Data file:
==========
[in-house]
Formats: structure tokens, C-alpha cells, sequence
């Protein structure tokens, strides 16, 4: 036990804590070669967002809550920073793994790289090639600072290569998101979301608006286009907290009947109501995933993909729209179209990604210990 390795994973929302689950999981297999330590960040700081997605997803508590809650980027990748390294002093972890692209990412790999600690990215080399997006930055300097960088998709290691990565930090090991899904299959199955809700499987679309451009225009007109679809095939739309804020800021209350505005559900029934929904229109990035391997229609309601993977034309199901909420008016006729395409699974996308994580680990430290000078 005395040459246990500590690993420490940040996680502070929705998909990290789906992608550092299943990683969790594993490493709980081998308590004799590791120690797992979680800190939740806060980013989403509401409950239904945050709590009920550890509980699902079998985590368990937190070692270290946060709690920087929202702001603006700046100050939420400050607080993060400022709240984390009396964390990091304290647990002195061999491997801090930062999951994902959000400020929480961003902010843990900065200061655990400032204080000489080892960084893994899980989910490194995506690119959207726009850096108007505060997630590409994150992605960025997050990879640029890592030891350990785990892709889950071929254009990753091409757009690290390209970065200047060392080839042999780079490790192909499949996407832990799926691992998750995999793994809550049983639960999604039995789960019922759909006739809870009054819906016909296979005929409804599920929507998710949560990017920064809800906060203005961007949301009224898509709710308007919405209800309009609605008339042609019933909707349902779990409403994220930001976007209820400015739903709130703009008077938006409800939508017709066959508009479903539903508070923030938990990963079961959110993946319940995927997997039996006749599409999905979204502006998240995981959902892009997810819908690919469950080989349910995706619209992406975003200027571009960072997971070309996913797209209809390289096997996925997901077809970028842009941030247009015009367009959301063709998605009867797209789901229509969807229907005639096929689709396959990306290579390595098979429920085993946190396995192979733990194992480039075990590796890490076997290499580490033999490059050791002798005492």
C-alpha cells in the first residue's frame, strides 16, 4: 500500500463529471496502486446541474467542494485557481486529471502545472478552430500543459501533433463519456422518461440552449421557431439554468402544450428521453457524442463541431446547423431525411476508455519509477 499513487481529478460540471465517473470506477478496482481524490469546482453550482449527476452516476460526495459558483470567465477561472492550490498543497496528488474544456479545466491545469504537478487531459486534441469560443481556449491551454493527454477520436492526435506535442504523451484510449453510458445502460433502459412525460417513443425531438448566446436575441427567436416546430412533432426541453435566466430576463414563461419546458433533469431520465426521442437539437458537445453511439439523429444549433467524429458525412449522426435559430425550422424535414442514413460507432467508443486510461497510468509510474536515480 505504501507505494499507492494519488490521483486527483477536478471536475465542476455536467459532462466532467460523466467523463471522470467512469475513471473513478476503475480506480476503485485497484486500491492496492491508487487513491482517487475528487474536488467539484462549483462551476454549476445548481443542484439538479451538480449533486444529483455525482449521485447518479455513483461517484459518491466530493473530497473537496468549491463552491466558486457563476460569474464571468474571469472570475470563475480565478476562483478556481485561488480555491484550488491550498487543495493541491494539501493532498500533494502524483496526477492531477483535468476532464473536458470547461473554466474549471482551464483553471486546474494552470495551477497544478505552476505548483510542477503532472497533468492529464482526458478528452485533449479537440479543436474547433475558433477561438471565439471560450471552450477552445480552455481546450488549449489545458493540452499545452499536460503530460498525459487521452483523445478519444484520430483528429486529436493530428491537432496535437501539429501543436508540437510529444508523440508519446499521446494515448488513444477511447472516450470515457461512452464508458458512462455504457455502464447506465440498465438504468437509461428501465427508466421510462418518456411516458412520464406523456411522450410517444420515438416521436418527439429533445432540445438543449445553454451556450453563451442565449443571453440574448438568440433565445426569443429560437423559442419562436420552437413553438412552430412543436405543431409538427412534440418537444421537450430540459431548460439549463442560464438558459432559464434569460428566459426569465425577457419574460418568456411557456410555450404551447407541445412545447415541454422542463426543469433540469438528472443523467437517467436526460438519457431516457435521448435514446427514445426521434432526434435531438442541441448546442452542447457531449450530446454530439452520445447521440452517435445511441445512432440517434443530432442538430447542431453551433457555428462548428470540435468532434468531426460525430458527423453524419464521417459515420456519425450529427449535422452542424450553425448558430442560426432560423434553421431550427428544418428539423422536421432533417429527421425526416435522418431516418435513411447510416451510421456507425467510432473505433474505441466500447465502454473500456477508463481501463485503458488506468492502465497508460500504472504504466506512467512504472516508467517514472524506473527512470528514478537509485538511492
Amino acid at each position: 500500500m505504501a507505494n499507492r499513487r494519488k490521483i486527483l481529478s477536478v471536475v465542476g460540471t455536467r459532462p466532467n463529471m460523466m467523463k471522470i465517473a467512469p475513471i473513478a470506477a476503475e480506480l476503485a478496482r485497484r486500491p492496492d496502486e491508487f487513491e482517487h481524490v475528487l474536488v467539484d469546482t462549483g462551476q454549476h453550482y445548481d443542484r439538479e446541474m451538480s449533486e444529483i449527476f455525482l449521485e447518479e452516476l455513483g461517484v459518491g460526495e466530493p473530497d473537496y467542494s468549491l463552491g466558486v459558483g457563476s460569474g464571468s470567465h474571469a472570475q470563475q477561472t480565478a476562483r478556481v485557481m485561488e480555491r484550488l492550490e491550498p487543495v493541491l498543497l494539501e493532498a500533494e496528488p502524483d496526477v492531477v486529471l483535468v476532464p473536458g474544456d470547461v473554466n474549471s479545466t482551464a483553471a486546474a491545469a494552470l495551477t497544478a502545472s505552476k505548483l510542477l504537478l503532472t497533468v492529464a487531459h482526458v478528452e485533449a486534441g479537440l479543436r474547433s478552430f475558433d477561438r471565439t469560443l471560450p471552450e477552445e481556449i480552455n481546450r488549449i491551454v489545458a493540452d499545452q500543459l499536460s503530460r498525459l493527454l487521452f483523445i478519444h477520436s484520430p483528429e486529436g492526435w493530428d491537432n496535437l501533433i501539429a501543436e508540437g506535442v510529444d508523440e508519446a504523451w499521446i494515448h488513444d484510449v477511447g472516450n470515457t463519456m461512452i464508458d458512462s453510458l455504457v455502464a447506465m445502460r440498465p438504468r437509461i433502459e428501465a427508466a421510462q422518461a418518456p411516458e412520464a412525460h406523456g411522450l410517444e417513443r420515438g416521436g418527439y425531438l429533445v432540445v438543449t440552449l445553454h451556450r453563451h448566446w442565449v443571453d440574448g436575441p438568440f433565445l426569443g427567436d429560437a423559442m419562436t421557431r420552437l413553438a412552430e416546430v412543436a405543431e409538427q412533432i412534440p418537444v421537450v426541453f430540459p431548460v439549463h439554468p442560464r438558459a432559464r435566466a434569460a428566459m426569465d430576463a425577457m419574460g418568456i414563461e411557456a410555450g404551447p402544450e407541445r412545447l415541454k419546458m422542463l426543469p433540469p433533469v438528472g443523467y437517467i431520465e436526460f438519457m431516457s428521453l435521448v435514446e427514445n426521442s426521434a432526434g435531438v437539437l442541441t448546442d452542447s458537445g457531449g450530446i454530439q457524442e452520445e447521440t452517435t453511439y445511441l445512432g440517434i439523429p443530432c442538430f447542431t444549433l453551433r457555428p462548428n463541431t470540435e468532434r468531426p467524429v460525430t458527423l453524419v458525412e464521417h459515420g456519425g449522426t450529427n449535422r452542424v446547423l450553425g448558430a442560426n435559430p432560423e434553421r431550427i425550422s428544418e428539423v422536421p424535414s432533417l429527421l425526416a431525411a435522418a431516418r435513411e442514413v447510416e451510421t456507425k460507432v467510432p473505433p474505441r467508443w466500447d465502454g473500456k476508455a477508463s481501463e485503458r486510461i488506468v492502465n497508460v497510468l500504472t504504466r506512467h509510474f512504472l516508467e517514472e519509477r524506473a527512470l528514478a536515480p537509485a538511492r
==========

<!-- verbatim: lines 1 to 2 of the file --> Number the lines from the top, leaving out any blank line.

[in-house]
Formats: structure tokens, C-alpha cells, sequence